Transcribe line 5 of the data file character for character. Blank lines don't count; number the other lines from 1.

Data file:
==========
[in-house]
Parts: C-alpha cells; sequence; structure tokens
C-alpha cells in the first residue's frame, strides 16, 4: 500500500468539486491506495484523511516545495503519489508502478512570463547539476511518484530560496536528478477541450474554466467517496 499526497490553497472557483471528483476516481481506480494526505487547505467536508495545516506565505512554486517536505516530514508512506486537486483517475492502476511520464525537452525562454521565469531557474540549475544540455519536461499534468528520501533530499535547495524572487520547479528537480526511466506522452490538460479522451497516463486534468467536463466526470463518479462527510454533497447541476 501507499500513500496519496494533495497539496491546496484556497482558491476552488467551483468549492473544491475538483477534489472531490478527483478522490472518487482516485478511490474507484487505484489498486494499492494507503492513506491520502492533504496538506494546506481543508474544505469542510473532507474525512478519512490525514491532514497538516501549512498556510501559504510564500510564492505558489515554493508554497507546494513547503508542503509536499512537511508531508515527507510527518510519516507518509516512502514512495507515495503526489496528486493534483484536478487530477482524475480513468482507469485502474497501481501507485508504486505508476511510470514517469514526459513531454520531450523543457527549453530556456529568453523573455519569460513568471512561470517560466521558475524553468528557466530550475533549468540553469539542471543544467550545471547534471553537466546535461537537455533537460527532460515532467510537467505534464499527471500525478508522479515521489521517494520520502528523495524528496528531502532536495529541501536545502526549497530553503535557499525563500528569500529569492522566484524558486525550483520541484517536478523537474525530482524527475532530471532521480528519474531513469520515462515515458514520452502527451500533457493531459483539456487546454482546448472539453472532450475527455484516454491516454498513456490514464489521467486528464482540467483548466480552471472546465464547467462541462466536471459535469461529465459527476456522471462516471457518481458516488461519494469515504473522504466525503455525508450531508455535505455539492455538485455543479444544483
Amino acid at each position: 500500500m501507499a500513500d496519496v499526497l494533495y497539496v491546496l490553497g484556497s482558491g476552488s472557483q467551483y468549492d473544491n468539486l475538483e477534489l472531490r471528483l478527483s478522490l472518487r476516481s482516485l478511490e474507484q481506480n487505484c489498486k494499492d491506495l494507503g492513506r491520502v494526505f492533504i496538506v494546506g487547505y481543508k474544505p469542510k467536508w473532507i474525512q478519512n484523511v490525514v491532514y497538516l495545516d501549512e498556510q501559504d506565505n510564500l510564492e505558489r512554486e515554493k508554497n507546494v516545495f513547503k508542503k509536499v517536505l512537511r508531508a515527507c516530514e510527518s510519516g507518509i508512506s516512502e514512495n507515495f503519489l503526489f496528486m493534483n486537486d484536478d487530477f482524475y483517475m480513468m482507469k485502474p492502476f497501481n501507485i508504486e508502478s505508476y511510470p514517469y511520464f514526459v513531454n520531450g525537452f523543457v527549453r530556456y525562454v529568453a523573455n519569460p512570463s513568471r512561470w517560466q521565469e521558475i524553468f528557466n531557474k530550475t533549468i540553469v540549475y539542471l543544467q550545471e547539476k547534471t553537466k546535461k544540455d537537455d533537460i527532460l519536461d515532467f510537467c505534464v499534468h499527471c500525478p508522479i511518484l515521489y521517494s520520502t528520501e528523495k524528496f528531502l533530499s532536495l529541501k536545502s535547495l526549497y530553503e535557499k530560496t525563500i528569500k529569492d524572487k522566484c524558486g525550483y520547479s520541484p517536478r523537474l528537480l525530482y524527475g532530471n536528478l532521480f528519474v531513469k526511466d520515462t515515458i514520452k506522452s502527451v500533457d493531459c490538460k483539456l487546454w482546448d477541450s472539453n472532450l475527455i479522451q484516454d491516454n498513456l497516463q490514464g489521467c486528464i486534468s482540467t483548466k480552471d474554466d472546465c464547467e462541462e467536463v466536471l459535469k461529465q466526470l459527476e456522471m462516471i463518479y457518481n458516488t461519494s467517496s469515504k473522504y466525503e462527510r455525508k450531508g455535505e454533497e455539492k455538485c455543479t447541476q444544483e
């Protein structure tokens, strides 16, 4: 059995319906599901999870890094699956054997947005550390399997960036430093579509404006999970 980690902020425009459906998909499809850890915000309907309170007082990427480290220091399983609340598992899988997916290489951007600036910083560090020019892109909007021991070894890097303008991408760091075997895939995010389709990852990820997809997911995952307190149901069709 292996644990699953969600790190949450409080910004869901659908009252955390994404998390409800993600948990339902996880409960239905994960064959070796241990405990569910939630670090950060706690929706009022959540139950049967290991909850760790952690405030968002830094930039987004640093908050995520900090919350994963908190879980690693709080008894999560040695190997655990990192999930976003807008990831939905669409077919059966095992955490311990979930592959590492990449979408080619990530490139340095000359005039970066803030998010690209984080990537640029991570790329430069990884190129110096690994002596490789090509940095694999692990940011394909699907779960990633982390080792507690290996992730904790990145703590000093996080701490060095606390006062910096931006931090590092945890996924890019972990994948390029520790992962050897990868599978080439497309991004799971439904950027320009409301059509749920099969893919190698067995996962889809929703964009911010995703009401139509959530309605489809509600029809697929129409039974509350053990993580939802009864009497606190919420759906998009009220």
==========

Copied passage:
């Protein structure tokens, strides 16, 4: 059995319906599901999870890094699956054997947005550390399997960036430093579509404006999970 980690902020425009459906998909499809850890915000309907309170007082990427480290220091399983609340598992899988997916290489951007600036910083560090020019892109909007021991070894890097303008991408760091075997895939995010389709990852990820997809997911995952307190149901069709 292996644990699953969600790190949450409080910004869901659908009252955390994404998390409800993600948990339902996880409960239905994960064959070796241990405990569910939630670090950060706690929706009022959540139950049967290991909850760790952690405030968002830094930039987004640093908050995520900090919350994963908190879980690693709080008894999560040695190997655990990192999930976003807008990831939905669409077919059966095992955490311990979930592959590492990449979408080619990530490139340095000359005039970066803030998010690209984080990537640029991570790329430069990884190129110096690994002596490789090509940095694999692990940011394909699907779960990633982390080792507690290996992730904790990145703590000093996080701490060095606390006062910096931006931090590092945890996924890019972990994948390029520790992962050897990868599978080439497309991004799971439904950027320009409301059509749920099969893919190698067995996962889809929703964009911010995703009401139509959530309605489809509600029809697929129409039974509350053990993580939802009864009497606190919420759906998009009220």